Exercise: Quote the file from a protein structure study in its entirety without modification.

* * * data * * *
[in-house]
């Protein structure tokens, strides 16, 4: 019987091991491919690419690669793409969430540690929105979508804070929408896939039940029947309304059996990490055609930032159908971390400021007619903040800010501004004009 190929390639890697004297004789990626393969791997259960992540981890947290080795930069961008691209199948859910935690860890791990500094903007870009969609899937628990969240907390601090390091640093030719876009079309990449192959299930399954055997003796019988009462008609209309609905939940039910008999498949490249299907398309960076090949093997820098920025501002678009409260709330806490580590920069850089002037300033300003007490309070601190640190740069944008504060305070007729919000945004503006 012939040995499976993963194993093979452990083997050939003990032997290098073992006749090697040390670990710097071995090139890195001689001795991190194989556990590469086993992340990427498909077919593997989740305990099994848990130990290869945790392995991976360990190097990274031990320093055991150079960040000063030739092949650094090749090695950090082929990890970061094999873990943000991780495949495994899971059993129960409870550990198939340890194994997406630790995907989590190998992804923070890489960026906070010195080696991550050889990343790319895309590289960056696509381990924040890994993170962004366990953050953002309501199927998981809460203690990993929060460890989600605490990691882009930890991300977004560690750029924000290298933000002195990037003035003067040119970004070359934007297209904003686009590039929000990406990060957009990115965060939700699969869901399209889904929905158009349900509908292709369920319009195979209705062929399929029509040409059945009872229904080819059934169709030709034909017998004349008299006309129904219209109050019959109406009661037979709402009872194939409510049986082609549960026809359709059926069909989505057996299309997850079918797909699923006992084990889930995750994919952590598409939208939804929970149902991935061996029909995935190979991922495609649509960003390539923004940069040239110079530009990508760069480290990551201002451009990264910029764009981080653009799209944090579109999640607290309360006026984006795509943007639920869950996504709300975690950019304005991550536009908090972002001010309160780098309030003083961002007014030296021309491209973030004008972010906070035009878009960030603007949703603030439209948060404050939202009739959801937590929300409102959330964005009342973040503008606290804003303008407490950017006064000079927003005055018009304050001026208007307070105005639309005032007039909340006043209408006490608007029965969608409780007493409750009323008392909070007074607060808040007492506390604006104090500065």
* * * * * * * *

[in-house]
């Protein structure tokens, strides 16, 4: 019987091991491919690419690669793409969430540690929105979508804070929408896939039940029947309304059996990490055609930032159908971390400021007619903040800010501004004009 190929390639890697004297004789990626393969791997259960992540981890947290080795930069961008691209199948859910935690860890791990500094903007870009969609899937628990969240907390601090390091640093030719876009079309990449192959299930399954055997003796019988009462008609209309609905939940039910008999498949490249299907398309960076090949093997820098920025501002678009409260709330806490580590920069850089002037300033300003007490309070601190640190740069944008504060305070007729919000945004503006 012939040995499976993963194993093979452990083997050939003990032997290098073992006749090697040390670990710097071995090139890195001689001795991190194989556990590469086993992340990427498909077919593997989740305990099994848990130990290869945790392995991976360990190097990274031990320093055991150079960040000063030739092949650094090749090695950090082929990890970061094999873990943000991780495949495994899971059993129960409870550990198939340890194994997406630790995907989590190998992804923070890489960026906070010195080696991550050889990343790319895309590289960056696509381990924040890994993170962004366990953050953002309501199927998981809460203690990993929060460890989600605490990691882009930890991300977004560690750029924000290298933000002195990037003035003067040119970004070359934007297209904003686009590039929000990406990060957009990115965060939700699969869901399209889904929905158009349900509908292709369920319009195979209705062929399929029509040409059945009872229904080819059934169709030709034909017998004349008299006309129904219209109050019959109406009661037979709402009872194939409510049986082609549960026809359709059926069909989505057996299309997850079918797909699923006992084990889930995750994919952590598409939208939804929970149902991935061996029909995935190979991922495609649509960003390539923004940069040239110079530009990508760069480290990551201002451009990264910029764009981080653009799209944090579109999640607290309360006026984006795509943007639920869950996504709300975690950019304005991550536009908090972002001010309160780098309030003083961002007014030296021309491209973030004008972010906070035009878009960030603007949703603030439209948060404050939202009739959801937590929300409102959330964005009342973040503008606290804003303008407490950017006064000079927003005055018009304050001026208007307070105005639309005032007039909340006043209408006490608007029965969608409780007493409750009323008392909070007074607060808040007492506390604006104090500065």